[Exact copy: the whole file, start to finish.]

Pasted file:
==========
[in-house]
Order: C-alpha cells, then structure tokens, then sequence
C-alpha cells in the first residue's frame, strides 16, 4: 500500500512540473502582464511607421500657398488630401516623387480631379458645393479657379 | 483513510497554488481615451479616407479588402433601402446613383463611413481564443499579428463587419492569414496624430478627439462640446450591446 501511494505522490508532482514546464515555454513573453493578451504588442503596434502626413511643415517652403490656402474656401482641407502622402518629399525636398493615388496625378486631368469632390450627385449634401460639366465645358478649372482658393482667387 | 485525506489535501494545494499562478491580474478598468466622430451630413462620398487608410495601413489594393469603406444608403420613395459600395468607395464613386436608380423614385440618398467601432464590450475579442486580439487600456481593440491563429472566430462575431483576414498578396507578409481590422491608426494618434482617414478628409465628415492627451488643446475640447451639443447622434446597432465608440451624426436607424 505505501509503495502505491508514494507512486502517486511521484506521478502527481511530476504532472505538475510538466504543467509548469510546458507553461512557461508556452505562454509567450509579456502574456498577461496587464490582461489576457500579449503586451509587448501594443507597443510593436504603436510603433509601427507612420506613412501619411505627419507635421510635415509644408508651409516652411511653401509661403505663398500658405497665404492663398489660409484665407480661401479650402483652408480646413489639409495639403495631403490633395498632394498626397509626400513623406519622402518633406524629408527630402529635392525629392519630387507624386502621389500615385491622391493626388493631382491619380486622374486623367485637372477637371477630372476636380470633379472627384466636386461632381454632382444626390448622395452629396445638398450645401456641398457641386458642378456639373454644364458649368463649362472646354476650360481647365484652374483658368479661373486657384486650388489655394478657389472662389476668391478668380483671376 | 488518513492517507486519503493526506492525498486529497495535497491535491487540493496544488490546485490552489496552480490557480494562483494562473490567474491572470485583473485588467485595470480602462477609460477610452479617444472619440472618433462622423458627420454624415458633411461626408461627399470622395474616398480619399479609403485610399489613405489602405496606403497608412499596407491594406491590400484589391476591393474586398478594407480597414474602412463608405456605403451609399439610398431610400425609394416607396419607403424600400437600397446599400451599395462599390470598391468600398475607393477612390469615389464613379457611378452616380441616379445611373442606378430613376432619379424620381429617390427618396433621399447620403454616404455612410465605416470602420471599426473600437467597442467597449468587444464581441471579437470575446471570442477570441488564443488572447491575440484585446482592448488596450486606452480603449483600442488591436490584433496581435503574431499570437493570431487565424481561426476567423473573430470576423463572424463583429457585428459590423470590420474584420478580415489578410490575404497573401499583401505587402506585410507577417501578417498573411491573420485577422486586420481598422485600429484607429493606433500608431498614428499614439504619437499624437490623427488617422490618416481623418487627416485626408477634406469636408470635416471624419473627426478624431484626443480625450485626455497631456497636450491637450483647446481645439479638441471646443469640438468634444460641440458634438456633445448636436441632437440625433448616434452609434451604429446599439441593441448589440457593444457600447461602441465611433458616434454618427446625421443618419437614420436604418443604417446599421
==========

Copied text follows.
[in-house]
Order: C-alpha cells, then structure tokens, then sequence
C-alpha cells in the first residue's frame, strides 16, 4: 500500500512540473502582464511607421500657398488630401516623387480631379458645393479657379 | 483513510497554488481615451479616407479588402433601402446613383463611413481564443499579428463587419492569414496624430478627439462640446450591446 501511494505522490508532482514546464515555454513573453493578451504588442503596434502626413511643415517652403490656402474656401482641407502622402518629399525636398493615388496625378486631368469632390450627385449634401460639366465645358478649372482658393482667387 | 485525506489535501494545494499562478491580474478598468466622430451630413462620398487608410495601413489594393469603406444608403420613395459600395468607395464613386436608380423614385440618398467601432464590450475579442486580439487600456481593440491563429472566430462575431483576414498578396507578409481590422491608426494618434482617414478628409465628415492627451488643446475640447451639443447622434446597432465608440451624426436607424 505505501509503495502505491508514494507512486502517486511521484506521478502527481511530476504532472505538475510538466504543467509548469510546458507553461512557461508556452505562454509567450509579456502574456498577461496587464490582461489576457500579449503586451509587448501594443507597443510593436504603436510603433509601427507612420506613412501619411505627419507635421510635415509644408508651409516652411511653401509661403505663398500658405497665404492663398489660409484665407480661401479650402483652408480646413489639409495639403495631403490633395498632394498626397509626400513623406519622402518633406524629408527630402529635392525629392519630387507624386502621389500615385491622391493626388493631382491619380486622374486623367485637372477637371477630372476636380470633379472627384466636386461632381454632382444626390448622395452629396445638398450645401456641398457641386458642378456639373454644364458649368463649362472646354476650360481647365484652374483658368479661373486657384486650388489655394478657389472662389476668391478668380483671376 | 488518513492517507486519503493526506492525498486529497495535497491535491487540493496544488490546485490552489496552480490557480494562483494562473490567474491572470485583473485588467485595470480602462477609460477610452479617444472619440472618433462622423458627420454624415458633411461626408461627399470622395474616398480619399479609403485610399489613405489602405496606403497608412499596407491594406491590400484589391476591393474586398478594407480597414474602412463608405456605403451609399439610398431610400425609394416607396419607403424600400437600397446599400451599395462599390470598391468600398475607393477612390469615389464613379457611378452616380441616379445611373442606378430613376432619379424620381429617390427618396433621399447620403454616404455612410465605416470602420471599426473600437467597442467597449468587444464581441471579437470575446471570442477570441488564443488572447491575440484585446482592448488596450486606452480603449483600442488591436490584433496581435503574431499570437493570431487565424481561426476567423473573430470576423463572424463583429457585428459590423470590420474584420478580415489578410490575404497573401499583401505587402506585410507577417501578417498573411491573420485577422486586420481598422485600429484607429493606433500608431498614428499614439504619437499624437490623427488617422490618416481623418487627416485626408477634406469636408470635416471624419473627426478624431484626443480625450485626455497631456497636450491637450483647446481645439479638441471646443469640438468634444460641440458634438456633445448636436441632437440625433448616434452609434451604429446599439441593441448589440457593444457600447461602441465611433458616434454618427446625421443618419437614420436604418443604417446599421